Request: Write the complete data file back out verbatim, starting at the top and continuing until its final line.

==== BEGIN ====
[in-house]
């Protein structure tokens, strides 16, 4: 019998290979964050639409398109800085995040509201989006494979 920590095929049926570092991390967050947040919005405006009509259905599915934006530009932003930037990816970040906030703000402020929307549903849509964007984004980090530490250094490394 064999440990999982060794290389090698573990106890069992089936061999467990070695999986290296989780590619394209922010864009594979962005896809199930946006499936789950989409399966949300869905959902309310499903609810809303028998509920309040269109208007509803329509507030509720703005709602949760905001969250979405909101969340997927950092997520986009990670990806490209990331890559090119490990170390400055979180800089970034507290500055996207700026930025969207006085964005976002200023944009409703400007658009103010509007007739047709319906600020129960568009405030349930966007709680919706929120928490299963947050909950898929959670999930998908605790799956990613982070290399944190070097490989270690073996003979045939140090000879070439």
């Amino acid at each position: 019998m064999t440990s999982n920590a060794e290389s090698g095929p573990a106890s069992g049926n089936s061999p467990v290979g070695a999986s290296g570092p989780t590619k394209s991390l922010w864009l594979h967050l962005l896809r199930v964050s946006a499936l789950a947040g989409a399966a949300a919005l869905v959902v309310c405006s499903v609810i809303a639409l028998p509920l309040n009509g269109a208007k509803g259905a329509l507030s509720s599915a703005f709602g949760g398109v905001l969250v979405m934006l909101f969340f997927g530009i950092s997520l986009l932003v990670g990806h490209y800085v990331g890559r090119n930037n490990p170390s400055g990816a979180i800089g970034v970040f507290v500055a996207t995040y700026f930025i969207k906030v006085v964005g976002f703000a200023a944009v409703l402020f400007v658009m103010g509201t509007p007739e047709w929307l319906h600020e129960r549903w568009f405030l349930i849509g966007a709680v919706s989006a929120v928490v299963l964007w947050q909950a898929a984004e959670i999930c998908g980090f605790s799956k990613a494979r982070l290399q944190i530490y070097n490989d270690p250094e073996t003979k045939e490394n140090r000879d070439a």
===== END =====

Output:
[in-house]
């Protein structure tokens, strides 16, 4: 019998290979964050639409398109800085995040509201989006494979 920590095929049926570092991390967050947040919005405006009509259905599915934006530009932003930037990816970040906030703000402020929307549903849509964007984004980090530490250094490394 064999440990999982060794290389090698573990106890069992089936061999467990070695999986290296989780590619394209922010864009594979962005896809199930946006499936789950989409399966949300869905959902309310499903609810809303028998509920309040269109208007509803329509507030509720703005709602949760905001969250979405909101969340997927950092997520986009990670990806490209990331890559090119490990170390400055979180800089970034507290500055996207700026930025969207006085964005976002200023944009409703400007658009103010509007007739047709319906600020129960568009405030349930966007709680919706929120928490299963947050909950898929959670999930998908605790799956990613982070290399944190070097490989270690073996003979045939140090000879070439």
């Amino acid at each position: 019998m064999t440990s999982n920590a060794e290389s090698g095929p573990a106890s069992g049926n089936s061999p467990v290979g070695a999986s290296g570092p989780t590619k394209s991390l922010w864009l594979h967050l962005l896809r199930v964050s946006a499936l789950a947040g989409a399966a949300a919005l869905v959902v309310c405006s499903v609810i809303a639409l028998p509920l309040n009509g269109a208007k509803g259905a329509l507030s509720s599915a703005f709602g949760g398109v905001l969250v979405m934006l909101f969340f997927g530009i950092s997520l986009l932003v990670g990806h490209y800085v990331g890559r090119n930037n490990p170390s400055g990816a979180i800089g970034v970040f507290v500055a996207t995040y700026f930025i969207k906030v006085v964005g976002f703000a200023a944009v409703l402020f400007v658009m103010g509201t509007p007739e047709w929307l319906h600020e129960r549903w568009f405030l349930i849509g966007a709680v919706s989006a929120v928490v299963l964007w947050q909950a898929a984004e959670i999930c998908g980090f605790s799956k990613a494979r982070l290399q944190i530490y070097n490989d270690p250094e073996t003979k045939e490394n140090r000879d070439a």